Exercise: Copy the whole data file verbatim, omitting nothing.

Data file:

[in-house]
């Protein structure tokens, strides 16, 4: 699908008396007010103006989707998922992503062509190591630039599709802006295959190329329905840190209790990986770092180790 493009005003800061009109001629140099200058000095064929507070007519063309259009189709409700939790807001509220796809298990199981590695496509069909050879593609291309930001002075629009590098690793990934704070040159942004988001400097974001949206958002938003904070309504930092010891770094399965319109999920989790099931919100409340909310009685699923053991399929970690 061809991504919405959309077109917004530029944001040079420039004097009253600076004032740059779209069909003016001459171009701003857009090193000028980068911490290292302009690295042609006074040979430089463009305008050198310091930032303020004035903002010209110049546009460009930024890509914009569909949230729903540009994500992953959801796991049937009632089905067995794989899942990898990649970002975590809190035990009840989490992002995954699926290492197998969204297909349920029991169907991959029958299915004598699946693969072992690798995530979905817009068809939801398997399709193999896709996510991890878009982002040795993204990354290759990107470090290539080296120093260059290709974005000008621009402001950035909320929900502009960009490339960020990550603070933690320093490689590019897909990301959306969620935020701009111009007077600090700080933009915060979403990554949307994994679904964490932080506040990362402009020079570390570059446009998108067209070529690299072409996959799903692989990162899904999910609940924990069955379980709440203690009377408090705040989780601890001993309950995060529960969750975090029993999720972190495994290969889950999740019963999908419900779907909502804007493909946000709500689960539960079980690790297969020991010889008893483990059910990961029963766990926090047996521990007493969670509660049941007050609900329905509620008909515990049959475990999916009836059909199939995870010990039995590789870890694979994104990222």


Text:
[in-house]
């Protein structure tokens, strides 16, 4: 699908008396007010103006989707998922992503062509190591630039599709802006295959190329329905840190209790990986770092180790 493009005003800061009109001629140099200058000095064929507070007519063309259009189709409700939790807001509220796809298990199981590695496509069909050879593609291309930001002075629009590098690793990934704070040159942004988001400097974001949206958002938003904070309504930092010891770094399965319109999920989790099931919100409340909310009685699923053991399929970690 061809991504919405959309077109917004530029944001040079420039004097009253600076004032740059779209069909003016001459171009701003857009090193000028980068911490290292302009690295042609006074040979430089463009305008050198310091930032303020004035903002010209110049546009460009930024890509914009569909949230729903540009994500992953959801796991049937009632089905067995794989899942990898990649970002975590809190035990009840989490992002995954699926290492197998969204297909349920029991169907991959029958299915004598699946693969072992690798995530979905817009068809939801398997399709193999896709996510991890878009982002040795993204990354290759990107470090290539080296120093260059290709974005000008621009402001950035909320929900502009960009490339960020990550603070933690320093490689590019897909990301959306969620935020701009111009007077600090700080933009915060979403990554949307994994679904964490932080506040990362402009020079570390570059446009998108067209070529690299072409996959799903692989990162899904999910609940924990069955379980709440203690009377408090705040989780601890001993309950995060529960969750975090029993999720972190495994290969889950999740019963999908419900779907909502804007493909946000709500689960539960079980690790297969020991010889008893483990059910990961029963766990926090047996521990007493969670509660049941007050609900329905509620008909515990049959475990999916009836059909199939995870010990039995590789870890694979994104990222």